Plans unveiled for renewable energy hub at site of Fukushima disaster

Japanese officials have unveiled a new US$2.7 billion project that will transform the site of the Fukushima disaster into a renewable energy hub.

According to Japanese newspaper The Nikkei, 11 solar plants and 10 wind farms will be built on land contaminated by nuclear fallout after an earthquake and tsunami hit the Fukushima nuclear power plant in 2011. Construction is expected to be completed by March 2024.

The clean energy projects will produce up to 600MW of electricity – roughly two thirds the output of an average nuclear power plant – with key sponsors including the government-owned Development Bank of Japan and Mizuho Bank.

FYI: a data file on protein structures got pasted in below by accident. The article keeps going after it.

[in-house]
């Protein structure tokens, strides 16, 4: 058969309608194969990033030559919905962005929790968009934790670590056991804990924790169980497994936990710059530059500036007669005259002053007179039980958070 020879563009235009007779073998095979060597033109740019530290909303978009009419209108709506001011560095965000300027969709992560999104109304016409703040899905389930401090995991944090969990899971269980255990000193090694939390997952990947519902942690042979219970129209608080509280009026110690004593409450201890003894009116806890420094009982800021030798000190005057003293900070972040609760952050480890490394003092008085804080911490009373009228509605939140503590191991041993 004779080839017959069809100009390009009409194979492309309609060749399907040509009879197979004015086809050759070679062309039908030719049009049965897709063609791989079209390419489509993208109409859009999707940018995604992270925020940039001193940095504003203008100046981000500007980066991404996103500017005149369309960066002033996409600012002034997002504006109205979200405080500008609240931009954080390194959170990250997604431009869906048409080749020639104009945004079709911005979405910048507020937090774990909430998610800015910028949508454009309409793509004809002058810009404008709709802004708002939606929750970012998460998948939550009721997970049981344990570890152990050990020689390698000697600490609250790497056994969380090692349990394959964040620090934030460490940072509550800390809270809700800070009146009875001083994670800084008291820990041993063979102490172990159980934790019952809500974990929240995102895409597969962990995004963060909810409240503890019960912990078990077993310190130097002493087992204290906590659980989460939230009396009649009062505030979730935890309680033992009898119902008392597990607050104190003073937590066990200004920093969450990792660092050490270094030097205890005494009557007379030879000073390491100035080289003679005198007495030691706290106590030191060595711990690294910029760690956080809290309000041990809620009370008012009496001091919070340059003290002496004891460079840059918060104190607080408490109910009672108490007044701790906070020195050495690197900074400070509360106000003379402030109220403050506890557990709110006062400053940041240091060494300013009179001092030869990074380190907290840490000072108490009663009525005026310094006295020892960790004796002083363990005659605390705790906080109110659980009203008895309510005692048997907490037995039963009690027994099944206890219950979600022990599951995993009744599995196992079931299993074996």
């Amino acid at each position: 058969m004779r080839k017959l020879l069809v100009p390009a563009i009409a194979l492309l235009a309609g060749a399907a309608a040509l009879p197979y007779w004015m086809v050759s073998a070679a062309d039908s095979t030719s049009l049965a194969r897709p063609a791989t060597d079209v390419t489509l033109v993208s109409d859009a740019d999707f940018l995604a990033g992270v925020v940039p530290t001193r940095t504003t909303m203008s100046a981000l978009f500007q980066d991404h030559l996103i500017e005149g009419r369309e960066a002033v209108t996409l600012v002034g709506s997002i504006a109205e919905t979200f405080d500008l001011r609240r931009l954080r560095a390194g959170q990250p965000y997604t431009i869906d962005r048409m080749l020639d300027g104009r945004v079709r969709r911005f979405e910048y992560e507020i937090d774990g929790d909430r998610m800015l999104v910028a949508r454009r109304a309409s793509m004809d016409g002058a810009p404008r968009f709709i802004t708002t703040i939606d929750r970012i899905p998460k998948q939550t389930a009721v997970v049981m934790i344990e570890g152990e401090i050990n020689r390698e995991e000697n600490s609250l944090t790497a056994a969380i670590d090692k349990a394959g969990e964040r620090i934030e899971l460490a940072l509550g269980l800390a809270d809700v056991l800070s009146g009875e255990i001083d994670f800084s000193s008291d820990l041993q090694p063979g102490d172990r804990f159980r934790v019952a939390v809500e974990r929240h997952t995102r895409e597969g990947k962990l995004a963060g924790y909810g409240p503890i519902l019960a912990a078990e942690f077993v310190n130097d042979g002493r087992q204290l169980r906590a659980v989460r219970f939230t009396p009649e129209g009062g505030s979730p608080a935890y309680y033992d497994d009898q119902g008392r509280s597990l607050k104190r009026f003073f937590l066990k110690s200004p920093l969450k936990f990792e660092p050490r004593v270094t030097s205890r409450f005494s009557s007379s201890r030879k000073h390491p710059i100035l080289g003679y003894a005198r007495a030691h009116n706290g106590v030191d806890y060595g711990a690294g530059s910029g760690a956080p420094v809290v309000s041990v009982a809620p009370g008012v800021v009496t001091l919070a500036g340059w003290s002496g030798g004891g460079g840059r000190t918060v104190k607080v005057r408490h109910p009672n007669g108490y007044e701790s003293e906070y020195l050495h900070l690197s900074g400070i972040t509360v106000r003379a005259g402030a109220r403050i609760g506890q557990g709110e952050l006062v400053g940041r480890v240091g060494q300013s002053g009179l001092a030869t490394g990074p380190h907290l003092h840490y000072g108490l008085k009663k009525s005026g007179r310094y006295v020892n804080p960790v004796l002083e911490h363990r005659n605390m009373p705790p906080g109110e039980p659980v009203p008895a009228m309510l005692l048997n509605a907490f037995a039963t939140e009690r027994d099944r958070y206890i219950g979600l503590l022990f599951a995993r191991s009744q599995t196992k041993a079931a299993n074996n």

The plan also proposes the construction of an 80 km-wide grid within Fukushima to transmit electricity to the Tokyo Electric Power Company’s transmission system in the capital city. The new grid is estimated to cost $266 million.

The project forms a key part of Fukushima’s renewable energy drive after the nuclear disaster. In 2014, the prefecture announced a goal of attaining 40% of its electricity from renewables by 2020, followed by two-thirds in 2030, and 100% by 2040.